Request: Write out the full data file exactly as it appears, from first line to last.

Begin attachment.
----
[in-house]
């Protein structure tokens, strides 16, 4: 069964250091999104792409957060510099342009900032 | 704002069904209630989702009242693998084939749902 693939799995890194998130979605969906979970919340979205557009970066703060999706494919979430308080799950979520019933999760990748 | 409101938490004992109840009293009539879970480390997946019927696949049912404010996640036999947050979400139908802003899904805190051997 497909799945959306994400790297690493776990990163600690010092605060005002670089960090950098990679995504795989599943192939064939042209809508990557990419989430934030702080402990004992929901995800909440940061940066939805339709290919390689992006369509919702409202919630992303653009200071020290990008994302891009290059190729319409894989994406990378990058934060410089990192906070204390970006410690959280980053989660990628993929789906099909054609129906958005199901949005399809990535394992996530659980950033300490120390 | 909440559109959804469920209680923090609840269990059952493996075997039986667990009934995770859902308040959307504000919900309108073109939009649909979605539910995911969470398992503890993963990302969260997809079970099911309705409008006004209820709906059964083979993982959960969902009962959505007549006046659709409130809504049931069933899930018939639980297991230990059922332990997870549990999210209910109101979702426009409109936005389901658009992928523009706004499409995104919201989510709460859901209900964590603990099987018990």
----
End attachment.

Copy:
[in-house]
């Protein structure tokens, strides 16, 4: 069964250091999104792409957060510099342009900032 | 704002069904209630989702009242693998084939749902 693939799995890194998130979605969906979970919340979205557009970066703060999706494919979430308080799950979520019933999760990748 | 409101938490004992109840009293009539879970480390997946019927696949049912404010996640036999947050979400139908802003899904805190051997 497909799945959306994400790297690493776990990163600690010092605060005002670089960090950098990679995504795989599943192939064939042209809508990557990419989430934030702080402990004992929901995800909440940061940066939805339709290919390689992006369509919702409202919630992303653009200071020290990008994302891009290059190729319409894989994406990378990058934060410089990192906070204390970006410690959280980053989660990628993929789906099909054609129906958005199901949005399809990535394992996530659980950033300490120390 | 909440559109959804469920209680923090609840269990059952493996075997039986667990009934995770859902308040959307504000919900309108073109939009649909979605539910995911969470398992503890993963990302969260997809079970099911309705409008006004209820709906059964083979993982959960969902009962959505007549006046659709409130809504049931069933899930018939639980297991230990059922332990997870549990999210209910109101979702426009409109936005389901658009992928523009706004499409995104919201989510709460859901209900964590603990099987018990």